If on 1953 Thailand had the monopoly on rice export, as you indicate, that seemed to be a good policy for that time (good for the seller, not for the final buyer or for global hunger). But today Thailand cannot compete with other countries at those inflated prices, and they are just stock-piling millions of tones of rice that they have bought to the farmers at a price 40% higher than the market. That is unsustainable in a long term.
They should give that rice to countries in need, like Philippines, before it is rotten.
"Just as the media and the public are losing interest in the government's populist rice pledging scheme, the latest report from the Rome-based Food and Agriculture Organisation (FAO) warns that Thailand may be running out of space to store rice.
It is a timely, if not a rough, wake-up call that the scheme is still kicking but that the worst about it is yet to emerge, like opening Pandora's box which is about to burst and spill out all the worms.
The FAO predicted that the rice stockpile will surge to a record high this year due to the rice pledging scheme to the point that there may be no room in warehouses to store the staple. According to the report, milled rice holdings may jump 40% to 18.2 million tonnes in 2013 as the government is expected to buy as much as 11 million tonnes of unmilled rice this harvest compared to nine million tonnes from the last harvest.
The UN agency said there may be a "looming shortage of storage space" as the government's stock release plans have progressed slowly, further aggravating the supply situation for an export sector that is "faced with little offshore demand".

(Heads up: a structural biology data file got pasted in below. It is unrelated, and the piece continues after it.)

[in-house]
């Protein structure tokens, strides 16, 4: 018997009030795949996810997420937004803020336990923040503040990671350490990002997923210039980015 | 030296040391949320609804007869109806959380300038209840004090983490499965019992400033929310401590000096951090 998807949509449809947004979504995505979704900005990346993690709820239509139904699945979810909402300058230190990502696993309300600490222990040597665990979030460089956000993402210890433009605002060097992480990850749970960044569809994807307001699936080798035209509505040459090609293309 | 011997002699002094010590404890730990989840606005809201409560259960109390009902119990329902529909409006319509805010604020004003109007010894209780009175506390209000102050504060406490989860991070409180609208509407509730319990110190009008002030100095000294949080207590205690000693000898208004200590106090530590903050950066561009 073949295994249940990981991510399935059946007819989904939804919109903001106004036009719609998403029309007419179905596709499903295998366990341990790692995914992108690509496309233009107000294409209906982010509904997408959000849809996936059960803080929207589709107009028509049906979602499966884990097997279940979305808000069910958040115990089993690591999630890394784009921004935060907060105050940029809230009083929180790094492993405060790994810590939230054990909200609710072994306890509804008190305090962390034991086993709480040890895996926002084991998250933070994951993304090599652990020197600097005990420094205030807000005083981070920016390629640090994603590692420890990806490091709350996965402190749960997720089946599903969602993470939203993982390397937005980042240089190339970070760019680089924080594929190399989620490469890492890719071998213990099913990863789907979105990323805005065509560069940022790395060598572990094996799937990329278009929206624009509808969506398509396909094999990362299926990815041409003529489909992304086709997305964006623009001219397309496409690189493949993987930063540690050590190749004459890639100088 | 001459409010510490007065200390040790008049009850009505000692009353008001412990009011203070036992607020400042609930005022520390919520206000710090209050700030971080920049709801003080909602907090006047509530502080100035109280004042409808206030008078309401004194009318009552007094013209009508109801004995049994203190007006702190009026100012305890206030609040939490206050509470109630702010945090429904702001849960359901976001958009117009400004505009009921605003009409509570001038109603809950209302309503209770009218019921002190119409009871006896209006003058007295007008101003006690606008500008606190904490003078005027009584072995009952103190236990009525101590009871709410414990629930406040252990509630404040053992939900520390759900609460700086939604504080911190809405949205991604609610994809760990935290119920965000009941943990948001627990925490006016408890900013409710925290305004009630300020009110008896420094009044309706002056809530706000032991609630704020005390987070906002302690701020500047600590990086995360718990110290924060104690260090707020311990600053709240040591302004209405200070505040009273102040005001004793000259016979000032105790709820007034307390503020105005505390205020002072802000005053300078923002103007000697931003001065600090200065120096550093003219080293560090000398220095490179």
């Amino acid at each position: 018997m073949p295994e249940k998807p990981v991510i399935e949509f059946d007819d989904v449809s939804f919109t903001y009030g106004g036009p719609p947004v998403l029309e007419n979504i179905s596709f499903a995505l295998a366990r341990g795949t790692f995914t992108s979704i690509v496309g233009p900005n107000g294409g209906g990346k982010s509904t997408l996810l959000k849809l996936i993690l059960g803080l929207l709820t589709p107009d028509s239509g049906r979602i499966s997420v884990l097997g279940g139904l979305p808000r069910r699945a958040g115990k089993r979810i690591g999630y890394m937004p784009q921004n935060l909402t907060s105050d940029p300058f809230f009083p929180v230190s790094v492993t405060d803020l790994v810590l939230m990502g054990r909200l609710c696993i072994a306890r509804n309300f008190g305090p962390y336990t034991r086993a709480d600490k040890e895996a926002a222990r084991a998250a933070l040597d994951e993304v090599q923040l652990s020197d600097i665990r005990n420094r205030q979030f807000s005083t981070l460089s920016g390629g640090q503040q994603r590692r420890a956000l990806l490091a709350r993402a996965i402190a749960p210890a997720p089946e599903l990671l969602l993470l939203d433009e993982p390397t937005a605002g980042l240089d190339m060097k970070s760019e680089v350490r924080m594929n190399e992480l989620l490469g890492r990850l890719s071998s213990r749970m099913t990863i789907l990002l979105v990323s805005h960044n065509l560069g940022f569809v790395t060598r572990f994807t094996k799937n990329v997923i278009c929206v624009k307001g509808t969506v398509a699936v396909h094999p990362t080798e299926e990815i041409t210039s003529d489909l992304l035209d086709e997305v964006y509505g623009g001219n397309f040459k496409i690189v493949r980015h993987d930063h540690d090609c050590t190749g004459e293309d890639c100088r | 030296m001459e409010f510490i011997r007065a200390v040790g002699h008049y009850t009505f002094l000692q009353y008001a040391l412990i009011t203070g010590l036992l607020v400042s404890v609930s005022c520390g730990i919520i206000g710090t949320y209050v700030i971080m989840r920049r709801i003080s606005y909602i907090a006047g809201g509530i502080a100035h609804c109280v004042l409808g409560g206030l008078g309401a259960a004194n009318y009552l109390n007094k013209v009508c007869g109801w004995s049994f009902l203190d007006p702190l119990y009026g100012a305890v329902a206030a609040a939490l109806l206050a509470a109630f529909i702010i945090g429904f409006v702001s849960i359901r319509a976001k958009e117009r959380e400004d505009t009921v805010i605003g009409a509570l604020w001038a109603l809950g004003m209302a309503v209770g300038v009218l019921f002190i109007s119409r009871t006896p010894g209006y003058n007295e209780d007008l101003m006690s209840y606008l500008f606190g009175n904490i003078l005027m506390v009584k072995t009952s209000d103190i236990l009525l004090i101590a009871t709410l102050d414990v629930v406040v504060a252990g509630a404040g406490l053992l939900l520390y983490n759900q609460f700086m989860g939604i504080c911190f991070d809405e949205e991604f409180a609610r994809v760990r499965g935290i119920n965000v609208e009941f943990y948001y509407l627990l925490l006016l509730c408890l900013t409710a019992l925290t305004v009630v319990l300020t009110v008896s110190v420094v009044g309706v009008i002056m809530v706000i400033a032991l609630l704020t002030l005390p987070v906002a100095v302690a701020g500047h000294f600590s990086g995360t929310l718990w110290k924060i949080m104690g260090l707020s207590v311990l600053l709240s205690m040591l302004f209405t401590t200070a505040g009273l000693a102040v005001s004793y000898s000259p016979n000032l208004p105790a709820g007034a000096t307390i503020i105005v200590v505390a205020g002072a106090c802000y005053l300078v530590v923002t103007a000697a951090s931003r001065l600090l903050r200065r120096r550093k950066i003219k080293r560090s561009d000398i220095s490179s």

Rice exports plunged 37% to 6.73 million tonnes last year _ the lowest level since 2000 _ rendering Thailand's fall from the world's top rice exporter to third place after Vietnam and India.
..."Continued on: FAO-warning-shows-folly-of-rice-pledging
"The International Monetary Fund has called on Thailand to drop its multi-billion baht subsidies for rice growers, saying the programme is undermining confidence in the country's finances.
The IMF said Tuesday in its annual review of Thailand's economy that losses in the programme will continue if the policy remains unchanged.
The rice buying programme, a flagship policy of Prime Minister Yingluck Shinawatra's government to win support in Thailand's vote rich farming regions, has accumulated losses of at least US$4.46 billion since it was introduced in 2011.
The government buys rice from farmers at above-market prices but has had difficulty in reselling the grain on international markets. The scheme was renewed by the cabinet for the third year in October but the government decided to cap the total value for each qualifying household.
"With the pledging prices about 40% above market prices, it is inevitable for the government to incur losses as long as the scheme remains unchanged," the IMF said in its report. "The government has committed 410 billion baht to the revolving fund for managing the scheme, but it is unclear how losses will be contained within the size of the fund."
Rice is the country's staple grain and one of its main exports. But India and Vietnam surpassed Thailand as the world's top rice exporters in 2012 as the government stockpiled rice to avoid even bigger losses.
The IMF also said lack of data about the rice purchasing program has diminished confidence in Thailand's public finances.
Thai officials said in the report that a reduction in the pledging prices or a purchase limit might be necessary to sustain the policy but insisted the scheme was aimed at reducing economic inequality in the Southeast Asian nation.
The IMF suggested the government replace rice price pledging and other generalised subsidies with programs that are targeted at vulnerable groups, including low-income farming households.
Governments have intervened in the rice market through a variety of means since the early 1960s to help farmers, but the current scheme has its roots in the populist policies of Ms Yingluck's brother, former prime minister Thaksin Shinawatra, who won landslide victories in two elections before he was ousted in a 2006 coup.
The scheme has been dogged by corruption and accusations the government has hidden its true cost." IMF-urges-thailand-to-stop-rice-scheme